Gov. Christie Enjoys the Beach While Others Sweat

Gov. Christie Enjoys the Beach While Others Sweat

Sometimes pictures are worth a thousand words — and New Jersey's Gov. Chris Christie sprawled out in a beach chair while others are barred from state beaches because of fiscal problems is one those pictures.

A statewide government shutdown early Friday morning caused the public closure of Island Beach State Park, a popular vacation spot, especially during 4th of July weekend. But, according to, as local police reportedly turned away "cars, bicyclists and joggers" on Saturday, Christie and his family frolicked in the sand.

Many beach-going hopefuls were disappointed about being barred from the public space while the governor and his family were granted access. But despite criticism, Christie has no plans to stay away from Island Beach. In fact, he'll be returning there in a helicopter. Christie told reporters during a Sunday press conference that he would be going back to join his family. "That's where my family is sleeping, so that's where I'll sleep tonight," he said.

And that little thing about people being upset with him? He doesn't really seem to care. When asked by reporters why he could have access to the park while others couldn't, he responded, "That's just the way it goes." He went on to add, "The governor has a residence at Island Beach. Others don't. Run for governor and you can have the residence." Philly affirms that the state of New Jersey does own a residence at the beach that the governor is permitted to use.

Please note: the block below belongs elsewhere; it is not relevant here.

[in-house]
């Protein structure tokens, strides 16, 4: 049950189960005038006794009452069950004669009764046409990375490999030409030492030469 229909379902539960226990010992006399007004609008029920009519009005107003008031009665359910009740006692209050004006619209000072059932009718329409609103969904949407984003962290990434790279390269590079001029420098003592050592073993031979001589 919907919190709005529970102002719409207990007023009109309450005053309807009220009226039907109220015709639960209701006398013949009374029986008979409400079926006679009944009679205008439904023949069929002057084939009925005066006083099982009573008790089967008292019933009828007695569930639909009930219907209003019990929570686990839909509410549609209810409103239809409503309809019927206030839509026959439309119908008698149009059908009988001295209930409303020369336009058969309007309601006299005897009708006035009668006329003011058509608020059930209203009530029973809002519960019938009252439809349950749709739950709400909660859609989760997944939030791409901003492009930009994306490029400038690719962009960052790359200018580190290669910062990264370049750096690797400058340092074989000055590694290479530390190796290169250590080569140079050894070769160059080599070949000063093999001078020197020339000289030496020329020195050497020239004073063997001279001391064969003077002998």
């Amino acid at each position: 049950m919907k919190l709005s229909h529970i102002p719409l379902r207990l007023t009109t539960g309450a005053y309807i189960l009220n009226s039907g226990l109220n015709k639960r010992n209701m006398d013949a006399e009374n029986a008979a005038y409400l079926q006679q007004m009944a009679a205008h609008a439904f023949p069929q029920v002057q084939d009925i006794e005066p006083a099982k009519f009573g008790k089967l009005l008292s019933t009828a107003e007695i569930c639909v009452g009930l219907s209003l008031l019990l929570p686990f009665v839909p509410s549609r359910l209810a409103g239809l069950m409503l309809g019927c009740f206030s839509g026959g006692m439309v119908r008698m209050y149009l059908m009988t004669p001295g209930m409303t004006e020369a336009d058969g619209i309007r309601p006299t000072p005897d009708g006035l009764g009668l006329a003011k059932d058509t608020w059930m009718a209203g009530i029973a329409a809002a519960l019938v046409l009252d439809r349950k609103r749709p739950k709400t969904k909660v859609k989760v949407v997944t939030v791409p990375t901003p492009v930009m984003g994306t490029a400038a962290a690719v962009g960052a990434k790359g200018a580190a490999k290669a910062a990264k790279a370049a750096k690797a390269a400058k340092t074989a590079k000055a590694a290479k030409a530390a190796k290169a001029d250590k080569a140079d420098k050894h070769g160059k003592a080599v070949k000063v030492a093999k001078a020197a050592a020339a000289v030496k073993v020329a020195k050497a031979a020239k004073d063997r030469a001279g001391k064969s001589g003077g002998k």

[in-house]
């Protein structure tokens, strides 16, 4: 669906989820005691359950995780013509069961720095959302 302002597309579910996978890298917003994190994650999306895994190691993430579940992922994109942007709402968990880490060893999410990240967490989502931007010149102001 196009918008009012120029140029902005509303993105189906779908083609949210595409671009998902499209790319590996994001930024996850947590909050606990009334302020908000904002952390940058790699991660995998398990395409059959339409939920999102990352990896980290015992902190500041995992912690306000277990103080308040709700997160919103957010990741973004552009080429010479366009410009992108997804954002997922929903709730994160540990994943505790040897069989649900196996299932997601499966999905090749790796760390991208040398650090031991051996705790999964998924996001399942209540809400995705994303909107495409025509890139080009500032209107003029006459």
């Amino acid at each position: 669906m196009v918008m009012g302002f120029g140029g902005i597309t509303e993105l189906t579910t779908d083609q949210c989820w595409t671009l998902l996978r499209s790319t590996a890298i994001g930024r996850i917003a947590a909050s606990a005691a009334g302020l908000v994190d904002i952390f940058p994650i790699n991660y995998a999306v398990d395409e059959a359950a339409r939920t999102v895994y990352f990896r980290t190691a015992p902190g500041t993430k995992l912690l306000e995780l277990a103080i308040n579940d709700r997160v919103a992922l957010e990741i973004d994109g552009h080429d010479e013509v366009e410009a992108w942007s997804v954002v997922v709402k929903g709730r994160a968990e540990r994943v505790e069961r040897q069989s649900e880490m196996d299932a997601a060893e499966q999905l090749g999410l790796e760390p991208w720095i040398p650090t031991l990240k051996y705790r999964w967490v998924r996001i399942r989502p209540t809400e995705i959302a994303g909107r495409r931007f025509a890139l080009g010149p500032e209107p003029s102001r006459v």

For more on Gov. Christie, the following article appeared in CMC Digest ( on April 11, 2017. You can add the photo above to that list.


In the waning days of Chris Christie's second term in office, certain images of the New Jersey governor stand out in my mind. Among them are the following:

  • A grinning Chris Christie hugging Jerry Jones, owner of the Dallas Cowboys, when they defeated the Philadelphia Eagles football team. Christie's neighbors on the other side of the Ben Franklin Bridge were not happy.
  • At town hall meetings throughout New Jersey, Christie's snarky and often nasty replies to questions from citizens who pay his salary — and probably the debt he incurred when campaigning for the office of president of the United states, estimated to be about $600,000.
  • Christie's vehement denials that he knew anything about the lane closures and traffic jams on the George Washington Bridge, for which two of the young people in his administration were convicted and sent to prison.
  • Christie wearing a baseball uniform (see above).
  • The political use of funds provided by the federal government for relief of New Jersey residents and towns devastated by Hurricane Sandy.
  • Christie's goofy, dazed look as he stood next to Donald Trump during the presidential campaign.

Now that President Trump has selected Christie for a leadership role in fighting the opioid crisis in America, I would like to join with others in the Philadelphia area and New Jersey in telling Chris Christie, "Don't let the door hit you in the whatsis on the  way out!"

Beau Weisman, Editor